This writer has been privileged to have attended the full program of the Institute of Corporate Directors (ICD) and one of the key learnings from the program is the policy on board relationship with the CEO and the management team. It is a very critical policy statement that deserves universal understanding.
Let me start with a quote from the ICD material. “The CEO is the key, main link between the Board of Directors and the management team and — through the management team — all others in the corporation. The CEO plays a central intermediary role: as a member of the Board of Directors, the CEO is part of the governance team of the corporation. He or she is at the top of the management team, to which day-to-day operational responsibilities are delegated.”
“The CEO is a peer of all the other directors as individual members of the Board. However, before the Board as collegial body, the CEO representing the management team reports to the Board and is subject to its instructions. The CEO as the leader of the management team is the “only” subordinate that the Board, as a collegial body, gives instructions to. He or she is the main — generally the sole — channel that the Board uses to communicate with the management team in the governance of the corporation and in providing the overall direction for the affairs of the corporation.”
“The Board should observe restraint in going far into the smaller bowls (within the organization) much closer to the inner core. While it is duty bound to pronounce a policy at the broadest, outermost periphery concerning ends and means, it should take care to leave a wide enough area for discretion of the CEO and the management team.”
Under the Tricker Model advocated by the ICD, there is a clear identification of the duties that boards must focus on and it centers on the future and on the external environment. The model stresses the performance duties of the board to be principally on strategy and policy. Strategy focuses more on the future (particularly the long term) and it takes into account the external environment. Policy also focuses on the future, although it takes into account the internal circumstances of the corporation.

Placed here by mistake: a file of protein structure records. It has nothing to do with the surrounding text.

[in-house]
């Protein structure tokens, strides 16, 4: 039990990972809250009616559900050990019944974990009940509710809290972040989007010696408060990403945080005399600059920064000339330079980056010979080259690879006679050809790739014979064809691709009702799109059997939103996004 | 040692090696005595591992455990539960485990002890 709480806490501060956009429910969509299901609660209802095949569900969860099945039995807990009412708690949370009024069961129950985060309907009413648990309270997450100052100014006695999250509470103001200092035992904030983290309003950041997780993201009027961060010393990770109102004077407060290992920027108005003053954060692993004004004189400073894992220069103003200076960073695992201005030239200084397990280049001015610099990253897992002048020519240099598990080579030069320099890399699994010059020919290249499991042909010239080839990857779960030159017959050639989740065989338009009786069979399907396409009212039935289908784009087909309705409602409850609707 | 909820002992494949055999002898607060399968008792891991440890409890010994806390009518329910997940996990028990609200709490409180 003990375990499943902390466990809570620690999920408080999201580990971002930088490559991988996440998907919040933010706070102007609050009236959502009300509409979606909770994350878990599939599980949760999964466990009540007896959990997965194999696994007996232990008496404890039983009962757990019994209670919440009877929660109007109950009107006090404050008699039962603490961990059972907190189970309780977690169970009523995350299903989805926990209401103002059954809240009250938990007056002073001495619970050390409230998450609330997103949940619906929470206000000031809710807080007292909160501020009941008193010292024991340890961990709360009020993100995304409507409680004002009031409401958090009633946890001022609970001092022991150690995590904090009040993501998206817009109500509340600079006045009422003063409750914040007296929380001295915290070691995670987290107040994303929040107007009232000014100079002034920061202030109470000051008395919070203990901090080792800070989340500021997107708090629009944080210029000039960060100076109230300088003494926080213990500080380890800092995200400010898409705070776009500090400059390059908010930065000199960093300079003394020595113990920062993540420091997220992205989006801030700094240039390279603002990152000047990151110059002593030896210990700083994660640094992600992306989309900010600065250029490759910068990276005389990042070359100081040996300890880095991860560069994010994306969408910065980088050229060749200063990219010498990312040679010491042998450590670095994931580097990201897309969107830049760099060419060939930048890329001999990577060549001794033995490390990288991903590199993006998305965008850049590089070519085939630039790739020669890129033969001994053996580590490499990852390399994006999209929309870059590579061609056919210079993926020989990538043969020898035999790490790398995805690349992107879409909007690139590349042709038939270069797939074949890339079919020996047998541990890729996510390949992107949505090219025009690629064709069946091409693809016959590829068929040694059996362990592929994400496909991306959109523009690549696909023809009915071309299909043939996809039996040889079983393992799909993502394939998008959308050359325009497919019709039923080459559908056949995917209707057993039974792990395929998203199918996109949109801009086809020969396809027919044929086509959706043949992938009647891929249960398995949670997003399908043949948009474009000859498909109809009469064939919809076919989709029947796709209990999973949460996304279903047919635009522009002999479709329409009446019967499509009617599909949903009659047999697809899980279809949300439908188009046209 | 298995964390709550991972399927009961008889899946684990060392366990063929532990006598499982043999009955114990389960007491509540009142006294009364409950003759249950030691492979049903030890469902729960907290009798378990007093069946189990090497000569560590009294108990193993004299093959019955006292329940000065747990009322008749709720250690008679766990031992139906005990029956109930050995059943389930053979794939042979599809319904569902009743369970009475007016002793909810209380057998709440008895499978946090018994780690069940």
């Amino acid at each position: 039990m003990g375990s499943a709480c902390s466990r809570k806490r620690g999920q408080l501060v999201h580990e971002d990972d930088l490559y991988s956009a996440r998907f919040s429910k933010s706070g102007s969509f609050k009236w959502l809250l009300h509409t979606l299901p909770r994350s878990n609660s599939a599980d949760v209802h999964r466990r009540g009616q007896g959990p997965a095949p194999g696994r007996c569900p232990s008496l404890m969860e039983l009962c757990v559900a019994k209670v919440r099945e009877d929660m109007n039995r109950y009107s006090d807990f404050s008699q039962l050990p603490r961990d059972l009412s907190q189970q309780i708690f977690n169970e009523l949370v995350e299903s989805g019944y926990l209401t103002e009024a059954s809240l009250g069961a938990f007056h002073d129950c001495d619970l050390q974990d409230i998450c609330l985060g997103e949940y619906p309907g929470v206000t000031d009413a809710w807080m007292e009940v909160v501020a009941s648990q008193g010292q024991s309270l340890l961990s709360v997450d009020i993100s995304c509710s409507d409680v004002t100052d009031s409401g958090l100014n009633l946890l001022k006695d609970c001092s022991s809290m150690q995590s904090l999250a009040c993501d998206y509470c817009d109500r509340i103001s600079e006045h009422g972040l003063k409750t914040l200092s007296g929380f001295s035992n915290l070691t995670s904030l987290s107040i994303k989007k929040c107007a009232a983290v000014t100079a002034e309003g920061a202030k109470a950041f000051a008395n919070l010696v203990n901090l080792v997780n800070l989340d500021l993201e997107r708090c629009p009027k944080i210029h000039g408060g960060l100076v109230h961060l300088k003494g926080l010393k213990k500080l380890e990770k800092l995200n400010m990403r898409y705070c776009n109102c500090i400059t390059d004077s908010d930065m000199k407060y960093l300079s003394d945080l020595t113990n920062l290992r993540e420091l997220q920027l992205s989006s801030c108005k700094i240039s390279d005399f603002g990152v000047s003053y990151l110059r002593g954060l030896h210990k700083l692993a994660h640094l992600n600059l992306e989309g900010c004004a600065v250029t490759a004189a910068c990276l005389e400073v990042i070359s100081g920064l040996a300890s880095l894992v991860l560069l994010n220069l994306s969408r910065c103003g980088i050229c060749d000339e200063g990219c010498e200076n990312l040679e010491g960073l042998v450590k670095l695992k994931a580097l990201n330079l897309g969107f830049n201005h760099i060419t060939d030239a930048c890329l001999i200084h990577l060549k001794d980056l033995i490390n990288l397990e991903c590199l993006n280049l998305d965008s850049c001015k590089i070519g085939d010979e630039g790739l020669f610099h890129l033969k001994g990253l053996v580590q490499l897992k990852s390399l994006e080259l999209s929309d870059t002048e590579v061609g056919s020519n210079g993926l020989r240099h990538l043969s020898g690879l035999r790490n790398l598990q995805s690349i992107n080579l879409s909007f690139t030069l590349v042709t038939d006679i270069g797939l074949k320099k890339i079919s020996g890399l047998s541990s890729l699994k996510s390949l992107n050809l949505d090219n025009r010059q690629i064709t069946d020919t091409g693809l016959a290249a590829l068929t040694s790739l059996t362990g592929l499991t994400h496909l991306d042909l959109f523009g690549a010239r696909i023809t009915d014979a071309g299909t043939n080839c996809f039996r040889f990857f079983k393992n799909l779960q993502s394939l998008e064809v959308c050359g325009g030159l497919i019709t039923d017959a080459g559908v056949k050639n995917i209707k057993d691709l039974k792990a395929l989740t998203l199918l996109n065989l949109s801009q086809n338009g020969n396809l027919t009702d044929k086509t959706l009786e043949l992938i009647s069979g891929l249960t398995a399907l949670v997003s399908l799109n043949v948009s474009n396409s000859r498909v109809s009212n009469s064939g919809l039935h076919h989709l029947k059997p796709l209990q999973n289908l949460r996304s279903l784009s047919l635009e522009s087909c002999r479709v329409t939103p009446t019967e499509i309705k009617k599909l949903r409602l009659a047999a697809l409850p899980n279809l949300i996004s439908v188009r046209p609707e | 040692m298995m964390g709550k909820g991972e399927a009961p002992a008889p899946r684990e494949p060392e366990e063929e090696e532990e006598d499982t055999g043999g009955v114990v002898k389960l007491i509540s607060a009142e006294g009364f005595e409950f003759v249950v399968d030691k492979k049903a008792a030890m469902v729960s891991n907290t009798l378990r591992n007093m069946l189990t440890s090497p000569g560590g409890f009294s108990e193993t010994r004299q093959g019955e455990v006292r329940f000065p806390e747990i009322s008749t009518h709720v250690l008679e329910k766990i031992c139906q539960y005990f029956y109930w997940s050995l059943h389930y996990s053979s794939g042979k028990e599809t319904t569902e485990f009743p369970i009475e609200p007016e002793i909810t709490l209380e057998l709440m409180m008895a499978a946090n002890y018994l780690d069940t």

Of course the Board has compliance duties. Monitoring focuses on the present and the immediate past, taking into account mainly internal operations. Accountability asks for a system of checks and balances as well as of reporting, and this includes reporting to external parties such as other stakeholders, the regulators and the general public. Compliance duties are essential, but their focus is mainly to report on and draw from the past in order to serve the present and the immediate foreseeable future.
The relationship between the CEO and the board represents an important delineation which demands a clear sense of professionalism from all concerned. The board has to delegate operational responsibility to management. According to consciousgovernance.com, the board can direct but individual directors cannot. It should therefore refrain from interfering too closely into day-to-day operations. There must be a clear line between the board and management. It is important therefore that the board puts in place a competent management team.
In a recent article by Constance Dierickx at the Harvard Business Review, the role of a good board was articulated — provide strategic advice, protect the interest of shareholder and minimize risk. But sometimes, fueled by unease, wrong or lack of trust, board members reach beyond the CEO and far into a company for information or to influence. Dierickx said that in her 25 years of advising boards and top management, this type of meddling is not unusual. And it puts senior executives in a very difficult position. It is however not healthy as the board should provide oversight and strategic guidance without giving orders to executives.
The programs of good governance espoused by the Institute of Corporate Directors is a must for the strengthening of institutions in our country. It should be requisite for both board directors as well as senior management people so that their roles are well understood. The fundamental demands of good corporate governance is built around principles of fairness, transparency and accountability. These principles must be embodied in the long list of roles that a Board of Directors is expected to play.
The views expressed herein are his own and does not necessarily reflect the opinion of his office as well as FINEX.)
Benel D. Lagua is Executive Vice President at the Development Bank of the Philippines. He is an active FINEX member and a long time advocate of risk-based lending for SMEs.